Tilting at “factional” windmills: Towards a reorientation of priorities in Keralite Islam
By Muneer Aram Kuzhiyan
“And we are here as on a darkling plain
Swept with confused alarms of struggle and flight,
Where ignorant armies clash by night.” (Dover Beach, 1867/Matthew Arnold)
Islam in Kerala prides itself, and rightly so, on the high religious literacy of its followers – a feature that is by and large conspicuous by its absence among the Muslim communities in the rest of the country. That this unique reputation owes a great deal to the immense investment of the state’s Islamic organizations in the arena of primary Islamic learning can hardly be overstated. But much of this potential religious sensibility of the Muslim community has also been overshadowed, as it were, by a culture of crass factional feud among the various warring religious outfits across the ideological spectrum in Keralite Islam. The bad blood among these groups does not stop at the leadership level, but rather seeps down to the grass-roots and, at times, takes alarming proportions, thereby making a mockery of the self-same Islamic principles of love, tolerance, and mutual respect that all these groups never tire of espousing. This groupism and infighting plaguing Islamic organizations of every stripe (whether “traditional” or “reformist”) has arguably undercut the dynamics of intra-community relations as well as made the community cut a poor figure before the larger society. I do not want to go into the details of this unfortunate situation, nor do I want to historicize it here, though I think that it is an important project worth pursuing elsewhere.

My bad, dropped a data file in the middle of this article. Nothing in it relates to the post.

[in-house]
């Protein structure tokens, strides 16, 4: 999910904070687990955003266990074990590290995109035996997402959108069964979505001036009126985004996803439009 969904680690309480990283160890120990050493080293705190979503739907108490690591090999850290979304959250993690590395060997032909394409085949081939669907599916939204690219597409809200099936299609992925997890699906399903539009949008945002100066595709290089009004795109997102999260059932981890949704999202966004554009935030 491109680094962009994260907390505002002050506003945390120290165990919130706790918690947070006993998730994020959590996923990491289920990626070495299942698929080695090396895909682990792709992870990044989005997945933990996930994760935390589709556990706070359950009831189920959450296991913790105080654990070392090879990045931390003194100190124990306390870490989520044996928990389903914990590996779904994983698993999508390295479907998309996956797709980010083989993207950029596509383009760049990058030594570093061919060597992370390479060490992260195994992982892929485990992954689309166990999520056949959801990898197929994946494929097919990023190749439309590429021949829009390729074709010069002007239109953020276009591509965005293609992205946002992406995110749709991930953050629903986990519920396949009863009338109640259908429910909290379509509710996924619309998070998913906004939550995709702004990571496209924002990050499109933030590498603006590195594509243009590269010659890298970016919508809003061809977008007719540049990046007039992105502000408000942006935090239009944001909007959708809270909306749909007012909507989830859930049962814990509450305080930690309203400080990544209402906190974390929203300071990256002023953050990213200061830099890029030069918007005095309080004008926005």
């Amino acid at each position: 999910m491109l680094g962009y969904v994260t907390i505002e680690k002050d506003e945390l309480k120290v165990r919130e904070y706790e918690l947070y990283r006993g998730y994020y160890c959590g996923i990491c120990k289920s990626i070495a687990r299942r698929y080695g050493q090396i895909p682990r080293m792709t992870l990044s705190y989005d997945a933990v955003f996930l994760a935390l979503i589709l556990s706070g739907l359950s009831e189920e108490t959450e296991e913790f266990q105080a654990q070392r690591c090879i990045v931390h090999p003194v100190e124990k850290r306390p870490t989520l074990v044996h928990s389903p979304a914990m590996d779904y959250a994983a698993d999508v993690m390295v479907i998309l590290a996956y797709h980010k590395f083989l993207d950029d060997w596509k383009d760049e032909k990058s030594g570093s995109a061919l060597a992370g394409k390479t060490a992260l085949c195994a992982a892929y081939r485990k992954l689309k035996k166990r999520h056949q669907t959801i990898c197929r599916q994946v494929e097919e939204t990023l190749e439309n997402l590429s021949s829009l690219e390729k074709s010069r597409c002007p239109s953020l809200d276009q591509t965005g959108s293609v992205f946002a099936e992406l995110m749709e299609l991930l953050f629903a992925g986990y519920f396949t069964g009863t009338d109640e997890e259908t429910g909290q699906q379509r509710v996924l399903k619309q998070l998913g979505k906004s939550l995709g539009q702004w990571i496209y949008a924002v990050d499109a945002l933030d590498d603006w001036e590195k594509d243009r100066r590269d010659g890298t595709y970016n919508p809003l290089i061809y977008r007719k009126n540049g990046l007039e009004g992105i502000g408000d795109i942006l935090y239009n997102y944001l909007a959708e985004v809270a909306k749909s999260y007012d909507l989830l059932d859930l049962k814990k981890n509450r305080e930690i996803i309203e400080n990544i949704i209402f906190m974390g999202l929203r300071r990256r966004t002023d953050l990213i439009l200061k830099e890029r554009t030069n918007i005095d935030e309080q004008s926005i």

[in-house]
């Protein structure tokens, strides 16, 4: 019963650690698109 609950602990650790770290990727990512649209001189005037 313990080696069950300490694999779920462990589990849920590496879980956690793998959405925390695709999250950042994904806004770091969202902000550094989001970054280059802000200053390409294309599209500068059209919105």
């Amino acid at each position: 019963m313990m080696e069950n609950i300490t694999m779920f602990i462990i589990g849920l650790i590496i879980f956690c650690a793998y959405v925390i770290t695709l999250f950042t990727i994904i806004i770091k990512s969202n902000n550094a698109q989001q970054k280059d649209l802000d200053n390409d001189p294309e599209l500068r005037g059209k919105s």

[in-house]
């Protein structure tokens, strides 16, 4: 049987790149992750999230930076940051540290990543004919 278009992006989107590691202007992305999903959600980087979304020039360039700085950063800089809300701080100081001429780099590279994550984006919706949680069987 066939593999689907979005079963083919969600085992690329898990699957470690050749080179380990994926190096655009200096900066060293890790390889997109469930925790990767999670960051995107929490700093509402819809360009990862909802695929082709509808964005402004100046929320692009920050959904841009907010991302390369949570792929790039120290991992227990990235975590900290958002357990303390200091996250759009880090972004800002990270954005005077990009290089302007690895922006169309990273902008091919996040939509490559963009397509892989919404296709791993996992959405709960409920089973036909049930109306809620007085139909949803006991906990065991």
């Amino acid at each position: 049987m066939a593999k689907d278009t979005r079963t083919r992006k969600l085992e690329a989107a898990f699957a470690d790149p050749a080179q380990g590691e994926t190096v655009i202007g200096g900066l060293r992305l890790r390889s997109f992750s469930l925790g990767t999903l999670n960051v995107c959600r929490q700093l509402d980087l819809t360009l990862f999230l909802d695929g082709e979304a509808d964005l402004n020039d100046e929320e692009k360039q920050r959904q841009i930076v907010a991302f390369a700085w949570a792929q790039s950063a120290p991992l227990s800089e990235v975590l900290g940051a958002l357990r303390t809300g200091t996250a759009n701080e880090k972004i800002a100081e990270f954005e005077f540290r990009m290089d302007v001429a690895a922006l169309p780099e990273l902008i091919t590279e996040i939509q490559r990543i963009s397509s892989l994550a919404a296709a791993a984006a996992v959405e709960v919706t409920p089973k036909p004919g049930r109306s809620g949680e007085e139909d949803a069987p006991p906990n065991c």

Neither do I intend here to discount the stupendous and wide-ranging activism of Islamic organizations in Kerala. Their role in shaping and fashioning the religious consciousness of the Muslims of Kerala and in enabling the social empowerment of the community commands special approbation. Nor is my aim to apportion blame – to say that one group is more responsible for this state of affairs than the other, though it is true that some groups are more parochial and combative than others. But the fact remains that when it comes to factional tug of war, no organization can absolve themselves from the blame. If anything, the blame is a matter of degree.